I’m tired of street harassment, so I’m bottling my nerves and doing something. At last.
I’m tired of walking down a street and feeling unsafe. No, perhaps ‘tired’ isn’t the word for it. I’m exasperated, infuriated, exhausted. Like an overused shoelace my tolerance has been worn threadbare with how drained I feel from being objectified in public. If I say nothing, my nerves are shaken like a builder on a pneumatic drill. If I say something, I’m scared of what reaction I’ll receive.
All the time, people all over the world are sexually harassed in public, mostly in the form of catcalling. As a young woman in England, it’s become such an everyday thing for me to be yelled at on the street, on public transport or in a shopping center that I’m used to it.
Every so often I realise that and I’m taken aback. I’m used to it. Harassment is so commonplace that I don’t even notice it. It’s an awful, degrading, terrifying thing, and I’m used to it. What does that say?
Perhaps it’s because I’ve been putting up with it since before I hit puberty. Perhaps it’s because no one speaks about how scary it is. Perhaps it’s because friends and family alike have told me I should take it as a “compliment”.
In 2014, Stop Street Harassment conducted a survey in America and found that 65% of women had experienced street harassment.
It’s not okay, it’s not something that should happen every day and it’s not something anyone should have to deal with.
And I know it feels like nothing when you say it out loud, and I know it feels pathetic to explain why a few yelled words can amount to you feeling terrified, but we’ve got to start reporting this when it happens.
Online you’ll find threads where vulnerable people discuss how best to respond to intimidation and harassment on the street. Do you walk away and let them get away with with it? Do you retaliate? These are people who are happy to knowingly scare victims in public, what would they do if you angered them?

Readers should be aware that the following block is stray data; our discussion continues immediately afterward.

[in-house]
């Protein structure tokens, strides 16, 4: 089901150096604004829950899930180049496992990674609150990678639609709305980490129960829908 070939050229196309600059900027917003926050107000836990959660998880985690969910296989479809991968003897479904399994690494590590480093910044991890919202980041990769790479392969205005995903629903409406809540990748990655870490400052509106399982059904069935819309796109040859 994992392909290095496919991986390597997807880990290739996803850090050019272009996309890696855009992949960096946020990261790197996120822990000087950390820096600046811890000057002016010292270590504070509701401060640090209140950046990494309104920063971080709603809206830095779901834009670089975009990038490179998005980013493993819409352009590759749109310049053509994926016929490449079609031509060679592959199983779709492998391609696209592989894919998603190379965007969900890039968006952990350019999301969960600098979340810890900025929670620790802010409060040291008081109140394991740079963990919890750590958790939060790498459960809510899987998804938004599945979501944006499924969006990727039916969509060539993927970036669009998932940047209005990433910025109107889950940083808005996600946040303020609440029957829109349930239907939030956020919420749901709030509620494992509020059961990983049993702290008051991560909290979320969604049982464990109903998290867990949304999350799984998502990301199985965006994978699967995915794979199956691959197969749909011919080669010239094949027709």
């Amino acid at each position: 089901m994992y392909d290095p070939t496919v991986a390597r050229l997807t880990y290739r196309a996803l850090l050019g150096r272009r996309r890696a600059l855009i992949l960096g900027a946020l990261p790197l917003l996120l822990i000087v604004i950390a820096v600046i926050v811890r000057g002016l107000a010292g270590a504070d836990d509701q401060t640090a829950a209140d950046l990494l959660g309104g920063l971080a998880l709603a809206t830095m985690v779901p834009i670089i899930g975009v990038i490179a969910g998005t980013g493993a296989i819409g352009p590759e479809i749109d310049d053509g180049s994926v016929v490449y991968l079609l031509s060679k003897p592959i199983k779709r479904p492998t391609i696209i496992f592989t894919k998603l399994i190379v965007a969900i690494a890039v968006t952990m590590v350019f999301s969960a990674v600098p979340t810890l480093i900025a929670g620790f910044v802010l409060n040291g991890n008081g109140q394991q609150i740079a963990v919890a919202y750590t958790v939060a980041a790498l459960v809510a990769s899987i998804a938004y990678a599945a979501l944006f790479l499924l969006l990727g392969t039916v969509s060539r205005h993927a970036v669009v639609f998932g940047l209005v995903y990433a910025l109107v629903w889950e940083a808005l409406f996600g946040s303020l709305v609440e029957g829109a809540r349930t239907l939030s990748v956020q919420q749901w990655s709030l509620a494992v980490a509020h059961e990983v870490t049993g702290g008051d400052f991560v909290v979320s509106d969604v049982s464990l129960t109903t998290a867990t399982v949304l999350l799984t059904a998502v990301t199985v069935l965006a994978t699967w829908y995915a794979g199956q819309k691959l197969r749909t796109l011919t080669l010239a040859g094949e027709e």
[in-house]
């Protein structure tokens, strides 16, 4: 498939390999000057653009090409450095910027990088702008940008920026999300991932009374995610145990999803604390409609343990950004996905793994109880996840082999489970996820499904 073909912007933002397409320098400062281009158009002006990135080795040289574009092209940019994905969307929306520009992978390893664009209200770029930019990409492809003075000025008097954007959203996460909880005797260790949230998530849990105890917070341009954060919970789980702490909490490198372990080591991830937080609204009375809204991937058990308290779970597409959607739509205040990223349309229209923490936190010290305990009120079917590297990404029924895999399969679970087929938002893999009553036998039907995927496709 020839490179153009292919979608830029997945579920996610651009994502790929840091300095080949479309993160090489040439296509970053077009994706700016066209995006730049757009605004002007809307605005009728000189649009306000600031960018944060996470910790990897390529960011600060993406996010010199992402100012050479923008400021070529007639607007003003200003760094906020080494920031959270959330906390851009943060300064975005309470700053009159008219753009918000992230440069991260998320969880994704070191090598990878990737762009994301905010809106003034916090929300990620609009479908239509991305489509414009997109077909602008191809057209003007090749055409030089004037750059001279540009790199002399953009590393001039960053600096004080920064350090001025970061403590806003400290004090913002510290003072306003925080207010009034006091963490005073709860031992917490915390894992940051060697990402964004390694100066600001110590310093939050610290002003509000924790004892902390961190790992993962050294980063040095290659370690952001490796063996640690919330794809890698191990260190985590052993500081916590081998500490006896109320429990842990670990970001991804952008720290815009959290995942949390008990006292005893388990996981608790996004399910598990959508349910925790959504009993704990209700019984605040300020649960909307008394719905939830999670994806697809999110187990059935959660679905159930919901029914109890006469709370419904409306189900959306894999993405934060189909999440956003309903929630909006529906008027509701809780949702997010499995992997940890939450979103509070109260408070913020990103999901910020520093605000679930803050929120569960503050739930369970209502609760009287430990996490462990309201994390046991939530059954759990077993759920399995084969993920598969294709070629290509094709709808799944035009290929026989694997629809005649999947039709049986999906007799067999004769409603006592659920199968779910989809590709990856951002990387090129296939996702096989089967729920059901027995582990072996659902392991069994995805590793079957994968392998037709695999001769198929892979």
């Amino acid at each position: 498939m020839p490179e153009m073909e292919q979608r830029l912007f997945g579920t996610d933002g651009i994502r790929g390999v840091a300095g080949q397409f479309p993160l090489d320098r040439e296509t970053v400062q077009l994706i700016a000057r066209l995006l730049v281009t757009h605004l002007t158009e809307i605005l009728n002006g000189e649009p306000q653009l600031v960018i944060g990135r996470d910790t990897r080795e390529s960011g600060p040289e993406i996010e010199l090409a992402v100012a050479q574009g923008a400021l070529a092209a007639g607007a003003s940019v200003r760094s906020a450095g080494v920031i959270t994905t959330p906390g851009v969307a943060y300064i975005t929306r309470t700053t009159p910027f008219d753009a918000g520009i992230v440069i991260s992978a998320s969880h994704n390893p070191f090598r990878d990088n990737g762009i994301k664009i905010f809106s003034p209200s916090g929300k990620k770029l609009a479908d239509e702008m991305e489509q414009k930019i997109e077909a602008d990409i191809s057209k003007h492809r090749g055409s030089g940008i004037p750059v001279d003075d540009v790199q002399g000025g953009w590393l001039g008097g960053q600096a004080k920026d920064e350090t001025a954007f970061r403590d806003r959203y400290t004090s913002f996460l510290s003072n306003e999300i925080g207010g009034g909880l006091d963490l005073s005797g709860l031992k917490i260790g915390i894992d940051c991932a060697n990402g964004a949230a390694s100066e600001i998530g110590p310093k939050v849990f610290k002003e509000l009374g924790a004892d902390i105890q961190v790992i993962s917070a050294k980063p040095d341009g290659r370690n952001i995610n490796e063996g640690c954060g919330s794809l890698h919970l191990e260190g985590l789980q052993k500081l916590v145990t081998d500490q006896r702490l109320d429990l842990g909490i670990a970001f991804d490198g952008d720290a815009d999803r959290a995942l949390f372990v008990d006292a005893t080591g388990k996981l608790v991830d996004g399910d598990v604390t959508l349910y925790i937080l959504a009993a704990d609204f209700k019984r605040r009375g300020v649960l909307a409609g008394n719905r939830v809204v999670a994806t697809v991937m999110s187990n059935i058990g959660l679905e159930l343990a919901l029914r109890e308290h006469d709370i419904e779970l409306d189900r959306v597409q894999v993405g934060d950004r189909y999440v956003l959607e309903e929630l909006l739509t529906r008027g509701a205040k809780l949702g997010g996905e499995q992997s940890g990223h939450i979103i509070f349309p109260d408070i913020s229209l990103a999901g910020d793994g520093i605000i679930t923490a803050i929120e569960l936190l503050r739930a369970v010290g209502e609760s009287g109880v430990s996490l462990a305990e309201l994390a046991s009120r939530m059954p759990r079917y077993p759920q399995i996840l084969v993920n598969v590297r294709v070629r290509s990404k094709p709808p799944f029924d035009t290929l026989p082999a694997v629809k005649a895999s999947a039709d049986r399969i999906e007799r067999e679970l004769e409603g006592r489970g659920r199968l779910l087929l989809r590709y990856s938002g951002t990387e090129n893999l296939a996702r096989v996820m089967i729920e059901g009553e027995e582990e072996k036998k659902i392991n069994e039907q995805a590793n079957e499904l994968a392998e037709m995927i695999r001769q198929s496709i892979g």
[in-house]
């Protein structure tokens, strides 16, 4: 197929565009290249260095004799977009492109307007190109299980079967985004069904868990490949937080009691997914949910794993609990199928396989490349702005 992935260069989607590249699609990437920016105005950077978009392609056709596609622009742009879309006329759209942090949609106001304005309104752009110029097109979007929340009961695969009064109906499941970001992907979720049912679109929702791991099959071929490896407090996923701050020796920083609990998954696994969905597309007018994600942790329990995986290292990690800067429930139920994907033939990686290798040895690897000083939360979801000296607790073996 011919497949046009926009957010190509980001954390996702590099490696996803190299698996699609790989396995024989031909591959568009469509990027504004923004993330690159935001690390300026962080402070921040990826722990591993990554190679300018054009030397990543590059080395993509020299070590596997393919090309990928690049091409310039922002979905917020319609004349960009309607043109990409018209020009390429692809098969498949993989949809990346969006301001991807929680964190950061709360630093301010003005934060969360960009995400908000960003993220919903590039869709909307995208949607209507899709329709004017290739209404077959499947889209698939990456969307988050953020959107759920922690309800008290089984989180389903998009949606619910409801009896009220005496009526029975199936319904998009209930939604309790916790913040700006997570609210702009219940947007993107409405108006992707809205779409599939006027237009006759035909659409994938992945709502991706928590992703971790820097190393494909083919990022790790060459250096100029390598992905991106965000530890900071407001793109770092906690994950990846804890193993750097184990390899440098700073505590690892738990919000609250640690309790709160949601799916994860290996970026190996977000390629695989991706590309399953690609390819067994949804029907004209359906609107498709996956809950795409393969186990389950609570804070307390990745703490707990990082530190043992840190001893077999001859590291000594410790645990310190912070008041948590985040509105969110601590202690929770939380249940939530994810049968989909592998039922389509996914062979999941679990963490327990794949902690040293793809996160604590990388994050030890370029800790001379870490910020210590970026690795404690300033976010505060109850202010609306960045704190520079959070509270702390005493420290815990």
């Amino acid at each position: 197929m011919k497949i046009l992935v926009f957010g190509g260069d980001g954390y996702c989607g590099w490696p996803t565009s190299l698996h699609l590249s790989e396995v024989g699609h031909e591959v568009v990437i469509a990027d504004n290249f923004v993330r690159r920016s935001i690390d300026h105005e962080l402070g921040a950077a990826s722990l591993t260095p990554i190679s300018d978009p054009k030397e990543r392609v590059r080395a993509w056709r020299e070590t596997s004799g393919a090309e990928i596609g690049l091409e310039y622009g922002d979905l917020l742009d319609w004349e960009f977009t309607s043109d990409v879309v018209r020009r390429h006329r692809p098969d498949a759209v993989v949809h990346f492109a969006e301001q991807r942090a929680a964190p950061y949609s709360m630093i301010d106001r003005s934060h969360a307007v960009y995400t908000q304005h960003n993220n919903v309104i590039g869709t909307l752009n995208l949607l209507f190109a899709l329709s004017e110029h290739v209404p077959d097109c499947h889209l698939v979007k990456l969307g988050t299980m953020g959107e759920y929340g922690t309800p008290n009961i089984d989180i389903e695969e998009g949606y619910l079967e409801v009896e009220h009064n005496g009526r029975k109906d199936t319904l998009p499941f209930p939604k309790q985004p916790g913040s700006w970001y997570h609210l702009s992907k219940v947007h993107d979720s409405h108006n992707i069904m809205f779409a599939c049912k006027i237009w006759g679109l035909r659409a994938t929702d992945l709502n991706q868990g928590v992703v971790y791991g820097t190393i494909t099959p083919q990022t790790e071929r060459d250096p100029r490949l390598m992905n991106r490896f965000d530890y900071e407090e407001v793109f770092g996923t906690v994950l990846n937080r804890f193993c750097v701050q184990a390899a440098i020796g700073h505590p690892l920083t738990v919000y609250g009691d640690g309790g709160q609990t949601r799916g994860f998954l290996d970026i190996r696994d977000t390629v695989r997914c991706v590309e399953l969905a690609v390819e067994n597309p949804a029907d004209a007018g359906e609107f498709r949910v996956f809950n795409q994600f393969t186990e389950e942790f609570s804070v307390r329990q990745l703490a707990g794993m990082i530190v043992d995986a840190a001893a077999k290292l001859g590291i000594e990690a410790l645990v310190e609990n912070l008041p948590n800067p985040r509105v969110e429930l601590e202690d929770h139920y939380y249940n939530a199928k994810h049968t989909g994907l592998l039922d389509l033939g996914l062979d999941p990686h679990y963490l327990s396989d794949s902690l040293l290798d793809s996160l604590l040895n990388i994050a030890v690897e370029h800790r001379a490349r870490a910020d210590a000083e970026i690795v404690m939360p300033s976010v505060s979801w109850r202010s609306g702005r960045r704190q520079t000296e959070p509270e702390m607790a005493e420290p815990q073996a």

I’m tired of it, so I’m taking a middle ground stance. Earlier this week, whilst walking through a city I didn’t know too well, a dozen or more men yelled at me in the space of half an hour – I was wearing thick tights, a jumper and a coat. I don’t know what they were yelling at. I stopped everyone who tried to intimidate me, and asked them to repeat what they said, then carried on walking.
A blue car pulls up beside me. I assume they’re parking to go a shop, but the passenger window rolls down and a man in the driver’s seat yells “oi, sexy!” at me. I walk past, he drives off. He pulls up again 50 metres down the road at a mini island and I lag behind, get my phone out and photograph his registration. He realises what I’m doing, yells at me, incoherently, loudly, aggressively. He drives up and down the street a few times past me. Then I realise what a bad area I’m in and I panic. I’ve pissed off someone who’s happy to intimidate me and there’s no way I can defend myself if he gets angry.
I’m heading to the train station but I’ve no idea what to do with this information. I’m not the toughest cookie but I don’t want anyone else to have to run into this man in the blue car. I speak to customer services and start crying as I explain what happened. I wonder what the two men there think of me crying over, what, a few words a stranger said to me? But it’s not that. This isn’t me crying over one thing. I’m crying because it’s taken me so long to speak out against continuous and normalised harassment.
Thankfully, the men at customer services were helpful and knew who to contact better than I did. I thought it would be a long and complicated process, but I spent more time on the phone being directed to the right department than I did explaining what happened.
I know it feels embarrassing to explain to an official in an almost clinical manner how someone could scare you like that. Repeating what was said and how it was said is bizarre and weird. But do it.
Report street harassment because of this: it might not scare the hell out of you now, but would it have scared you when you were 13 and wanted someone there to stick up for you?
If you want more information on street harassment, or how it affects people across the world, Stop Street Harassment have a wealth of information.
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